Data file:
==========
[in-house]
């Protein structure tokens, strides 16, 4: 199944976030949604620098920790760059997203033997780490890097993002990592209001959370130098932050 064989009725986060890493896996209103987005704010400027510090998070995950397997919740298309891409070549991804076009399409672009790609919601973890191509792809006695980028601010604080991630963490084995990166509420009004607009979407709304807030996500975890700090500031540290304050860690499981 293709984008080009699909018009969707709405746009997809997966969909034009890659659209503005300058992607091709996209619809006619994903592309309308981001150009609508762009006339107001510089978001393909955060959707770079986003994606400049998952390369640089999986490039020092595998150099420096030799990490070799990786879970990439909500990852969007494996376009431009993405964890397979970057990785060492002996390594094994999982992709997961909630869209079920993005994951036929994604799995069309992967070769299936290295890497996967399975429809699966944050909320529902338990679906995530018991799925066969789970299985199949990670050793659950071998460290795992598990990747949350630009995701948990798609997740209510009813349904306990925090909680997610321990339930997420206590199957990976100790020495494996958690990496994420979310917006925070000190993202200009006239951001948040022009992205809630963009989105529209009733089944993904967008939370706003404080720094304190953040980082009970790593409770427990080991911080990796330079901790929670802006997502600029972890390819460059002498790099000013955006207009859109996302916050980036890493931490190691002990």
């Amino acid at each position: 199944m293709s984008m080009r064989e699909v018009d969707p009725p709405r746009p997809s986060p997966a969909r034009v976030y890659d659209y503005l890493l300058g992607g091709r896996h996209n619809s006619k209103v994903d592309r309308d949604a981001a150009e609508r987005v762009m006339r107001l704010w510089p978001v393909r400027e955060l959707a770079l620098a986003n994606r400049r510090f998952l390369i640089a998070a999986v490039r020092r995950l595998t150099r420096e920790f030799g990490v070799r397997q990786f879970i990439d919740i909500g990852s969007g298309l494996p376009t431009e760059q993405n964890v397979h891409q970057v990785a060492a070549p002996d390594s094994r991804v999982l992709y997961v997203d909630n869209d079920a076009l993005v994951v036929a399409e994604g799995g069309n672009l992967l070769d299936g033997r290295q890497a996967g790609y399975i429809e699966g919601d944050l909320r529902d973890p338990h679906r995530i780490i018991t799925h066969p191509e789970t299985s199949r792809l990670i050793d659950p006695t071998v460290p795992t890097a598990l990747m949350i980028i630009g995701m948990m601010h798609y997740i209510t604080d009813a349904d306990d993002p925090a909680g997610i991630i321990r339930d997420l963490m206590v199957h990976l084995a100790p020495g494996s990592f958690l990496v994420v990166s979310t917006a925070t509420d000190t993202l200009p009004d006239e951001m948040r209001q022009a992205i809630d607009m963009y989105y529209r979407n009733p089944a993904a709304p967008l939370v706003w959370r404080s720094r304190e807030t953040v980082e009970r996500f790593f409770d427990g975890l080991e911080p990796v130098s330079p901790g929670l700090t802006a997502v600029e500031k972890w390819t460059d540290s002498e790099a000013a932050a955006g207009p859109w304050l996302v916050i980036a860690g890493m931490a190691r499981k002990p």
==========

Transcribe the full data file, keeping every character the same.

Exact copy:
[in-house]
């Protein structure tokens, strides 16, 4: 199944976030949604620098920790760059997203033997780490890097993002990592209001959370130098932050 064989009725986060890493896996209103987005704010400027510090998070995950397997919740298309891409070549991804076009399409672009790609919601973890191509792809006695980028601010604080991630963490084995990166509420009004607009979407709304807030996500975890700090500031540290304050860690499981 293709984008080009699909018009969707709405746009997809997966969909034009890659659209503005300058992607091709996209619809006619994903592309309308981001150009609508762009006339107001510089978001393909955060959707770079986003994606400049998952390369640089999986490039020092595998150099420096030799990490070799990786879970990439909500990852969007494996376009431009993405964890397979970057990785060492002996390594094994999982992709997961909630869209079920993005994951036929994604799995069309992967070769299936290295890497996967399975429809699966944050909320529902338990679906995530018991799925066969789970299985199949990670050793659950071998460290795992598990990747949350630009995701948990798609997740209510009813349904306990925090909680997610321990339930997420206590199957990976100790020495494996958690990496994420979310917006925070000190993202200009006239951001948040022009992205809630963009989105529209009733089944993904967008939370706003404080720094304190953040980082009970790593409770427990080991911080990796330079901790929670802006997502600029972890390819460059002498790099000013955006207009859109996302916050980036890493931490190691002990």
């Amino acid at each position: 199944m293709s984008m080009r064989e699909v018009d969707p009725p709405r746009p997809s986060p997966a969909r034009v976030y890659d659209y503005l890493l300058g992607g091709r896996h996209n619809s006619k209103v994903d592309r309308d949604a981001a150009e609508r987005v762009m006339r107001l704010w510089p978001v393909r400027e955060l959707a770079l620098a986003n994606r400049r510090f998952l390369i640089a998070a999986v490039r020092r995950l595998t150099r420096e920790f030799g990490v070799r397997q990786f879970i990439d919740i909500g990852s969007g298309l494996p376009t431009e760059q993405n964890v397979h891409q970057v990785a060492a070549p002996d390594s094994r991804v999982l992709y997961v997203d909630n869209d079920a076009l993005v994951v036929a399409e994604g799995g069309n672009l992967l070769d299936g033997r290295q890497a996967g790609y399975i429809e699966g919601d944050l909320r529902d973890p338990h679906r995530i780490i018991t799925h066969p191509e789970t299985s199949r792809l990670i050793d659950p006695t071998v460290p795992t890097a598990l990747m949350i980028i630009g995701m948990m601010h798609y997740i209510t604080d009813a349904d306990d993002p925090a909680g997610i991630i321990r339930d997420l963490m206590v199957h990976l084995a100790p020495g494996s990592f958690l990496v994420v990166s979310t917006a925070t509420d000190t993202l200009p009004d006239e951001m948040r209001q022009a992205i809630d607009m963009y989105y529209r979407n009733p089944a993904a709304p967008l939370v706003w959370r404080s720094r304190e807030t953040v980082e009970r996500f790593f409770d427990g975890l080991e911080p990796v130098s330079p901790g929670l700090t802006a997502v600029e500031k972890w390819t460059d540290s002498e790099a000013a932050a955006g207009p859109w304050l996302v916050i980036a860690g890493m931490a190691r499981k002990p």